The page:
The Fair Housing Act was intended to end discrimination and segregation in housing. That goal has not yet been fulfilled. This course is designed to offer the student the opportunity to explore how lawyers work collaboratively to make strategic decisions that address important social problems in the context of housing discrimination. Students will take an in-depth look at significant issues related to fair housing law, and will also focus on valuable lawyering skills including fact investigation, working with witnesses, recording experiences and critical thinking.

Suffolk has received grant funding to operate a housing discrimination testing program. Discrimination testing involves sending trained individuals into the community to pose as renters in order to collect information as to whether housing discrimination is occurring. Each student will assist in supervising at least one housing discrimination test during the course of the semester. In class, we will focus on practical skills such as strategic decision making, factual investigation, witness preparation, and recording experiences. We will discuss the various overlapping sources of fair housing law, and examine who is covered, what actions are prohibited as discriminatory, who can be sued, and who has standing to sue. We will take an in depth look at jurisdictional issues, and matters of proof in discrimination cases, using hypothetical scenarios and real life examples. Various professionals working in the housing community will speak in class and will offer their unique perspectives on issues relating to discrimination based upon their personal experiences.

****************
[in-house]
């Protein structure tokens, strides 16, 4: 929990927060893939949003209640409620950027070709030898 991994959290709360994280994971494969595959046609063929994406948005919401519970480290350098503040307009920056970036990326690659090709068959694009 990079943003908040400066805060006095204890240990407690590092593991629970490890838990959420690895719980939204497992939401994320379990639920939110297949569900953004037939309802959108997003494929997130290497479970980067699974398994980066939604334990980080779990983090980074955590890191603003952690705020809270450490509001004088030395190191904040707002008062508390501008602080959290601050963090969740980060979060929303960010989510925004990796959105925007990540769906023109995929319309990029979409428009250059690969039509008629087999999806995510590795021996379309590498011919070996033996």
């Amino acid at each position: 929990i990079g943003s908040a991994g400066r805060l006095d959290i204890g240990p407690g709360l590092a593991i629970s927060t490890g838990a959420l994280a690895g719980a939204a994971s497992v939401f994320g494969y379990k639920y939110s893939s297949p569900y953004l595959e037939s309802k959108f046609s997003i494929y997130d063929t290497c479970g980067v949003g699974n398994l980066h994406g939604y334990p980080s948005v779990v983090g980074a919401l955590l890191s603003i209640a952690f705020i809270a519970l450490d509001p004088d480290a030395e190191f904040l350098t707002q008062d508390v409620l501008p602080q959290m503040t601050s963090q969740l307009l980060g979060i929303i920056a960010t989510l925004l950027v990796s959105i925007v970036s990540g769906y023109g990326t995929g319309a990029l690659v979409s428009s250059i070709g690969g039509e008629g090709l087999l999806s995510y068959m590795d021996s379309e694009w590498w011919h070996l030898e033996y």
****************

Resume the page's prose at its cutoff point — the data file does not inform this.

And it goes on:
This course offers an opportunity to see the law in action while making a difference in our community.